Sort of. 1 January falls eight days after the celebration of the birth of Jesus. OK, it's the eighth day of Christmas, let's continue our Christmas celebration as we saw in the previous post. But guess what? In the Law -- Law of Moses -- on the eighth day after birth a male child is to be circumcised, according to the Law, to put him within the Law, and is also given his name. So on what we call 1 January now,the Church celebrates the Circumcision of Jesus, wherein he is under the Law that he will fulfill, and his blood is first shed for us as he is put under the Law as it will be shed in his Crucifixion when his blood is shed to redeem us from the condemnation of the Law -- the good news, the Gospel! And with it, is celebrated his naming, either on the same day, or the day after, or the Sunday after but before Epiphany if there is one. Jesus, a form of Joshua, who as Joshua took over from Moses and completed the journey to the Promised Land, so this Joshua takes over to complete the journey for us, that due to sin we cannot make, to the promised land of eternal life with God. And too the maternity of Mary as mother of this fully human and fully divine child who would do this for us is honoured too.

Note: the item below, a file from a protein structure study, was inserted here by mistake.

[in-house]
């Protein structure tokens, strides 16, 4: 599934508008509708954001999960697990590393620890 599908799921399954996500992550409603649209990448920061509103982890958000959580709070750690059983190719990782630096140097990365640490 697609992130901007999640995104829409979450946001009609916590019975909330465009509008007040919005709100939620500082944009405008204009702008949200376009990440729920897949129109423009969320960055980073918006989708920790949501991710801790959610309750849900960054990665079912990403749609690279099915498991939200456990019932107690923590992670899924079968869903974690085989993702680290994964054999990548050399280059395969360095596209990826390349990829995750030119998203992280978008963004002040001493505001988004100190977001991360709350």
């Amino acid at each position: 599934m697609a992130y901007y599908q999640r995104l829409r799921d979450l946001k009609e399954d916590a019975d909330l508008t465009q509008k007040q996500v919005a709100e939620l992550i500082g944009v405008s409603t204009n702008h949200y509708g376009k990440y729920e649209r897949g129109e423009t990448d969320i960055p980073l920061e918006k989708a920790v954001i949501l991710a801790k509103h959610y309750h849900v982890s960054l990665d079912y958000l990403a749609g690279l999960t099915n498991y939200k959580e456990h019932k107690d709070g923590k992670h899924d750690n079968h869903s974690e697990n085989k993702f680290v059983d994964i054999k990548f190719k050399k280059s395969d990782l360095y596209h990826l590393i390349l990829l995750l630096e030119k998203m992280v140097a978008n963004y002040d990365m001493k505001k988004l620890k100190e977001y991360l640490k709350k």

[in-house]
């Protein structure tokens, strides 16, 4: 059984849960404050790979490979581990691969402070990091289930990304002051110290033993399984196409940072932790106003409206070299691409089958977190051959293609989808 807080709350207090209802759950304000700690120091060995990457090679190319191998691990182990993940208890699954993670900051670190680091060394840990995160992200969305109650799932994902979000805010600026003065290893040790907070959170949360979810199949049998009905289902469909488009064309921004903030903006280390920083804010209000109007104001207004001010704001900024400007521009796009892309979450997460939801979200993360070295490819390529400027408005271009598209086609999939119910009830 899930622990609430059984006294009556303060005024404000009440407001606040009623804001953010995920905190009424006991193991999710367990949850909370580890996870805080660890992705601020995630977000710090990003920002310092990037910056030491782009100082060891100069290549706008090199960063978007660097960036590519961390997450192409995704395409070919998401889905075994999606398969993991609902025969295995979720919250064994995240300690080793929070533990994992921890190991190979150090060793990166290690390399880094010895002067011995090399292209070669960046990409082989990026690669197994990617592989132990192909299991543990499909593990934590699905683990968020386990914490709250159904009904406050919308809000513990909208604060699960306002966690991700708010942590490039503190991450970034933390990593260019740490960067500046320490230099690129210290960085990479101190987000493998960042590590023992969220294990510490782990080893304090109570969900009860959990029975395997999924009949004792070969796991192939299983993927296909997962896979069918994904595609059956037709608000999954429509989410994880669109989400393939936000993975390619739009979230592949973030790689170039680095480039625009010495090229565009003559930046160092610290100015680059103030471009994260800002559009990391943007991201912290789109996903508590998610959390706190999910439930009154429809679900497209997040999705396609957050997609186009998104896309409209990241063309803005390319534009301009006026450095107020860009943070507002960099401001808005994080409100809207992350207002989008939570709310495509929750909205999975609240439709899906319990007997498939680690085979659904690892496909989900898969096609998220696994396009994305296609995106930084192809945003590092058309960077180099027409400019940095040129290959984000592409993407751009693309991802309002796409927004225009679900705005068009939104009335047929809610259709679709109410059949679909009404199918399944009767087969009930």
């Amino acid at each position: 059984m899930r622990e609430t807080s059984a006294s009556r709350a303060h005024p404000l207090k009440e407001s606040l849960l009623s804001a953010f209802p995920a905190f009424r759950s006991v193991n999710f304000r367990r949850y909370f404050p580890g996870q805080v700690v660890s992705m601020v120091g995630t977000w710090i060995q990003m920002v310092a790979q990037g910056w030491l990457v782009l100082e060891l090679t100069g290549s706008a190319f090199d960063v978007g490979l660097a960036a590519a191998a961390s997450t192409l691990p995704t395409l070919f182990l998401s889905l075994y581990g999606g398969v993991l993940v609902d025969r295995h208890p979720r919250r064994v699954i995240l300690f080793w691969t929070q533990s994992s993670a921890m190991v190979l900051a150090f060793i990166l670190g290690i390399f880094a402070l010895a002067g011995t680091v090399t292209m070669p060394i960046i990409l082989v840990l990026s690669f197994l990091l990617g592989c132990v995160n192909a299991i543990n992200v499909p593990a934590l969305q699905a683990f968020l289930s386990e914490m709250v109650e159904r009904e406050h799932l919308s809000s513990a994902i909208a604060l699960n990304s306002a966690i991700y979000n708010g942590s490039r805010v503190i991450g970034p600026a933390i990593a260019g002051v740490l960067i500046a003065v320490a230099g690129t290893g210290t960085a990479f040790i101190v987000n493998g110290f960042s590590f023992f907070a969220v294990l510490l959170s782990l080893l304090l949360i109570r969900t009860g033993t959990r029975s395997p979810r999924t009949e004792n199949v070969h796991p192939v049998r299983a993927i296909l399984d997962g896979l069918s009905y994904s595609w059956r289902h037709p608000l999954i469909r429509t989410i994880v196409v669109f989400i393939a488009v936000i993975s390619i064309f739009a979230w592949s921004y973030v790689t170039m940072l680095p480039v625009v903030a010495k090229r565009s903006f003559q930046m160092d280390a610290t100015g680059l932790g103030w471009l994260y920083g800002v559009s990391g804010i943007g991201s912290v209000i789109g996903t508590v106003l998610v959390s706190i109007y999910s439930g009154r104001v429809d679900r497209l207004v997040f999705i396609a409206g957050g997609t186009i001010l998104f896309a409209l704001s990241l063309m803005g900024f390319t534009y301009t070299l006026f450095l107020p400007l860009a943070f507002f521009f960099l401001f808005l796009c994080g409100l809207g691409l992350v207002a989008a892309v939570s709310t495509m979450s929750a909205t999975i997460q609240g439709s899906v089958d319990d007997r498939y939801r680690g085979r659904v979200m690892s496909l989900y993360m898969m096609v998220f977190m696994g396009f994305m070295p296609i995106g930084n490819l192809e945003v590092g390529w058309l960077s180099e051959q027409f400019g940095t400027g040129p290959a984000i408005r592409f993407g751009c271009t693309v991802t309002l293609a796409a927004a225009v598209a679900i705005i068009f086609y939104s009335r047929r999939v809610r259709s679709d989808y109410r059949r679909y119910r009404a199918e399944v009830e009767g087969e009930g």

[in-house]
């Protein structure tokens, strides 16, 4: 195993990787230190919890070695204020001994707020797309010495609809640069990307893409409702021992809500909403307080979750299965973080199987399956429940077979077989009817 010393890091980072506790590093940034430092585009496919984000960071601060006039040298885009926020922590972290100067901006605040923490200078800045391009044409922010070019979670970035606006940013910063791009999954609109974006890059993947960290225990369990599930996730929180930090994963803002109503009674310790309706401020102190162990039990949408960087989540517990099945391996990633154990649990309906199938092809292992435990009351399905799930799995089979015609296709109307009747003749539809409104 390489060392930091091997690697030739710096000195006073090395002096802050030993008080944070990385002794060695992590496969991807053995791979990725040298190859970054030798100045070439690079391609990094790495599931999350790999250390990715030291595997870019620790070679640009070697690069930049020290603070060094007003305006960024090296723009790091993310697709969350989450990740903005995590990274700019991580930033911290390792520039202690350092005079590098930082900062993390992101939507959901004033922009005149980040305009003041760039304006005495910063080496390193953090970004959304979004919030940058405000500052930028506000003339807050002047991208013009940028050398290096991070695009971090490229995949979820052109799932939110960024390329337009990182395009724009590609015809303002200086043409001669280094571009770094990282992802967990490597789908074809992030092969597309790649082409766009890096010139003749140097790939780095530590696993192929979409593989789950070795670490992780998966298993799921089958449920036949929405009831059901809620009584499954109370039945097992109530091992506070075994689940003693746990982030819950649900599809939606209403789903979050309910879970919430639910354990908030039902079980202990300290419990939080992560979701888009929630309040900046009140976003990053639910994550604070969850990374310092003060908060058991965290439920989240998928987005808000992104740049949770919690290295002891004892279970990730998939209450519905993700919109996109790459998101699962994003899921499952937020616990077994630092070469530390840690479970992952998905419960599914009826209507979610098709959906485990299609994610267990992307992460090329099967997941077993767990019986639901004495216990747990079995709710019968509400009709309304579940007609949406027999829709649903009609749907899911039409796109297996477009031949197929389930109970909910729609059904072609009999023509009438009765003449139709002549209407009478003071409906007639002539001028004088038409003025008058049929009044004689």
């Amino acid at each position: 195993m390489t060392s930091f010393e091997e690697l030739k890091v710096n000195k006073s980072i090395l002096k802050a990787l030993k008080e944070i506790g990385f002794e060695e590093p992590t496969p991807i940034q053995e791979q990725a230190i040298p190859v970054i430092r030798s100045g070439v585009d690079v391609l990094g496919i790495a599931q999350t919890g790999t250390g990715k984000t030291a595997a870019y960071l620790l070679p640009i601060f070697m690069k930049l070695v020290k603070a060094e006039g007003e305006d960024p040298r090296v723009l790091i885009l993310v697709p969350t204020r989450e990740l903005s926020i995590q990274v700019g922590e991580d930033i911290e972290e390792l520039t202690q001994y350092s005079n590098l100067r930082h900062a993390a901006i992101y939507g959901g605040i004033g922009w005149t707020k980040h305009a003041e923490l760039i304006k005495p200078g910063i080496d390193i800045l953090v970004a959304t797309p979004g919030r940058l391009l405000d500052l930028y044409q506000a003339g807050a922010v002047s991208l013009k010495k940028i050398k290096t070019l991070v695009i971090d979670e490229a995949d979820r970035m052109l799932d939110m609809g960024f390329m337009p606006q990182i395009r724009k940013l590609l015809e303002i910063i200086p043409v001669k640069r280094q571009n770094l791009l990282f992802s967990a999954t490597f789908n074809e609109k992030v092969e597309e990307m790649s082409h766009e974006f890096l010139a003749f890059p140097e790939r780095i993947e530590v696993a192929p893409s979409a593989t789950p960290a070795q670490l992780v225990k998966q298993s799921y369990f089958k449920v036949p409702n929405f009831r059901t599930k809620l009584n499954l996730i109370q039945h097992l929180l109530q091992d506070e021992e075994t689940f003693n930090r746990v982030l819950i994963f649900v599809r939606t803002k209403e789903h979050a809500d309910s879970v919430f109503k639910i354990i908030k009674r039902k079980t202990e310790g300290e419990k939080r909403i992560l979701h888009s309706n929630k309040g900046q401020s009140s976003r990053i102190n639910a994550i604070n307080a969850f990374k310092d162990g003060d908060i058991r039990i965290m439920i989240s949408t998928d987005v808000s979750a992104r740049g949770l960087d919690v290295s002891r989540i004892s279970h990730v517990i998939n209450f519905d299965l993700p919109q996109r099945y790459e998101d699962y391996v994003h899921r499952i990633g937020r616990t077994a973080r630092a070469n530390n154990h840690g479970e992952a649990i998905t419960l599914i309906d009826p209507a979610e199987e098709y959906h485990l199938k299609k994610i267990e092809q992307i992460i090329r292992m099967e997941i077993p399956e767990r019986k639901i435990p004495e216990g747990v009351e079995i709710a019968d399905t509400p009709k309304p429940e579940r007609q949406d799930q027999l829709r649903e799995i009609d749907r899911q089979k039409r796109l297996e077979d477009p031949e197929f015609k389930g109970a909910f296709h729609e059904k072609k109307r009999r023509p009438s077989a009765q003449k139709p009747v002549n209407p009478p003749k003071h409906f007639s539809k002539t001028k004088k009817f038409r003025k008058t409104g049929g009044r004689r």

So for the Christian, it's Happy Feast of the Circumcision (and Naming) of Jesus!!
So the story's over, there you have it!
Well, yes it is, however, Rome, be it Empire or Church, is ever at the ready to tinker with stuff, and tinker they did at Vatican II in replacing the church calendar and lectionary in its various forms for centuries with a whole new one with three different versions of the year, (maybe this year the church will finally ash can this latest Roman revisionism rather than tinker with it some more, God willing!) and guess what, gone is the Circumcision and now is the Solemnity of Mary, the Mother of God! I'm sure she loved that one! It ain't about me, you clowns, it's about him. Or, as she had to say to those serving the wedding at Cana, Do whatever he tells you.
And that is her message, for which we honour her, but above all listen to her. Happy Feast of the Circumcision, and whether you include it this day, to-morrow, or next Sunday, the Name of Jesus!!
And do whatever he tells you, like his mother said.
+ Johann Gerhard, Theologian + - 17 August AD 1637 [image: Johann Gerhard] Born 17 October 1582, Johann Gerhard, a Lutheran theologian in the tradition of Martin Luther (1483-1546) and Mar...